Uh, oh. Your local television editor is in a real bad mood again today.
And not just because of the annoying things he and other television viewers have been subjected to, but because he's allowed these annoying things to annoy him.(When your local television editor is cranky, he makes less sense than usual. And he refers to himself in the third person.)
Here, then, are a few topics your local television editor can no longer help but vent his spleen about.
(And where did a disgusting phrase like "vent his spleen" originate?)
- I'm glad "Twin Peaks" was canceled. I'm extremely glad "Twin Peaks" was canceled.
As a matter of fact, if ABC were to air any more episodes they'd be guilty of torturing an already long-suffering audience.
I'm sick of logs, cherry pie and damn fine coffee. I'm sick of murders and evil spirits named Bob.
I'm sick of the White Lodge, the Black Lodge, dwarfs, giants and UFO investigations. I'm sick of weird camera angles, strange lighting, bizarre characters and self-indulgent production.
And I want plot. PLOT, I tell you, PLOT PLOT PLOT. Atmosphere is great, but it's no substitute for understandable action.
Now, many of you are sitting there saying, "It's about time. We got sick of `Peaks' a long time ago."
And you were right.
Not that "Peaks" didn't start out to be a great show. And not that there weren't an awful lot of fun, fascinating stops along the way.
But somewhere along the line producer/creators Mark Frost and David Lynch lost touch with reality. Innovation is great, but being innovative alone wasn't enough.
Frost and Lynch had a great show going - and they blew it. Each week seemed to bring a renewed effort to drive viewers away. At that they succeeded.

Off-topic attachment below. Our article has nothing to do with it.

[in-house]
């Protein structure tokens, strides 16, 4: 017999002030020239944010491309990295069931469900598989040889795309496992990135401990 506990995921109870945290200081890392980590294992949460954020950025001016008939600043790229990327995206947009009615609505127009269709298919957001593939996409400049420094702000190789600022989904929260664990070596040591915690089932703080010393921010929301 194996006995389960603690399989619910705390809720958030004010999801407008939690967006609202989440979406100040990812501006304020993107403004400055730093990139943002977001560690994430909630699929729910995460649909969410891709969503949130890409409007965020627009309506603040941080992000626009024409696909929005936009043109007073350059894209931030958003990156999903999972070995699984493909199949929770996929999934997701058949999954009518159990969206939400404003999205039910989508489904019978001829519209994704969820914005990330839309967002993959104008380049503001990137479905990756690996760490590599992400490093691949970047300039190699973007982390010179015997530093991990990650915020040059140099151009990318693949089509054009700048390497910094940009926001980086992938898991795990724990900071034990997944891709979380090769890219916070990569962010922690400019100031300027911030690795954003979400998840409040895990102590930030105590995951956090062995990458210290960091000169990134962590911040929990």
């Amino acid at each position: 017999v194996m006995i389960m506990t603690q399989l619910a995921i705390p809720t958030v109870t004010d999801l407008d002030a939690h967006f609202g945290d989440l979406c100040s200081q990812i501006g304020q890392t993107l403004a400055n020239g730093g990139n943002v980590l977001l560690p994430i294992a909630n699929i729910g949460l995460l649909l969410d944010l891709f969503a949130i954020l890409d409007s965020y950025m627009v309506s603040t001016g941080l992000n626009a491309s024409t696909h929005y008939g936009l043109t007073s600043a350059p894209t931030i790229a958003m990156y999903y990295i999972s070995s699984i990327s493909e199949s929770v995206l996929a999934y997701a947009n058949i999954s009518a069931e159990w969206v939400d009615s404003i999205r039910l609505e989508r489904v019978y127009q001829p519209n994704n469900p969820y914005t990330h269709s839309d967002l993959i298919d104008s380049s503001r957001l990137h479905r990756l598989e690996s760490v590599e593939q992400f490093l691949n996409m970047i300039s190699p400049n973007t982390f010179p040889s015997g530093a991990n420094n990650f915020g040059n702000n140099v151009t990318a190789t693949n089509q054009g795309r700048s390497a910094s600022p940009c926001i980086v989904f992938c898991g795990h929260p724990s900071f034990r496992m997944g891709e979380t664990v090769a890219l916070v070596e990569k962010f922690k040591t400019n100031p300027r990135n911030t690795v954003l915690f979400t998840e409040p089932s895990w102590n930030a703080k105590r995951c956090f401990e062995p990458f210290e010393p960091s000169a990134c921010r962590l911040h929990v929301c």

After watching Monday's final two hours of "Peaks," I want to smack those guys for blowing it. For letting their viewers down.
- Mostly I'm mad at myself for investing so much time in "Peaks."
And for thinking - right up until the end - that it was possible to figure out what was going on.
I did it again Monday. For a while there it almost looked like we were finally going to see some explanations. But that, of course, never happened.
And I kicked myself for getting sucked into that trap again.
- Speaking of people I'd like to smack, send Delta Burke my way.
Not that it really matters that she may well have ruined her own career with her behavior on and off the set of "Designing Women." But if her departure torpedoes the show, I'd like to torpedo her.
It's ridiculous that anyone as highly paid as a TV star could complain about working conditions.
Wasn't there anyone who knows this woman who could make her snap back to her senses?
- Would someone please explain to me why ABC changed the name of an upcoming sitcom from "The Ray Sharkey Show" to "The Man in the Family?"
Not that there's anything inherently wrong with the new title. It's just that it's incredibly similar to that of another sitcom on CBS - "The Family Man."
"The Man in the Family." "The Family Man." Criminy.
Not only will this add to viewer confusion, but it greatly increases my chances of getting the wrong title with the right show (or is that the right title with the wrong show?) at some point.
And I don't need any help to become confused.
- As if TCI doesn't have enough problems to worry about, what with the Encore marketing fiasco, here are a few more complaints:
- Why don't TCI subscribers in Utah have VH-1? For those of you who have never seen it, VH-1 is the sister-channel to MTV, but it's aimed at viewers 30 and over.
In other words, it's a music video channel without all the heavy metal noise that's on MTV.
A year ago, we were told TCI had no additional channel capacity. But this year, we get a new channel - Encore.
Could the fact that TCI added Encore and not VH-1 have anything to do with the fact that the cable company has ownership in the former but not the latter?
- What in the world is the Discovery Channel doing on Ch. 3? Not that there's anything wrong with Discovery, but all the way down on Ch. 3?
- A recent caller had another complaint about TCI's recent channel-shifting.
Lots of subscribers have a second TV hookup - and lots of those second TVs are not cable ready. (Meaning they can only pick up channels 2-13)
Whereas the subscribers used to be able to watch TNT (Ch. 3) and American Movie Classics (Ch. 8) on a non-cable-ready TV, it's no longer possible - TNT is now Ch. 17 and AMC is Ch. 15.
Sure, subscribers could get a cable converter box - for a monthly fee. And this at a time when TCI is trying to phase out the boxes.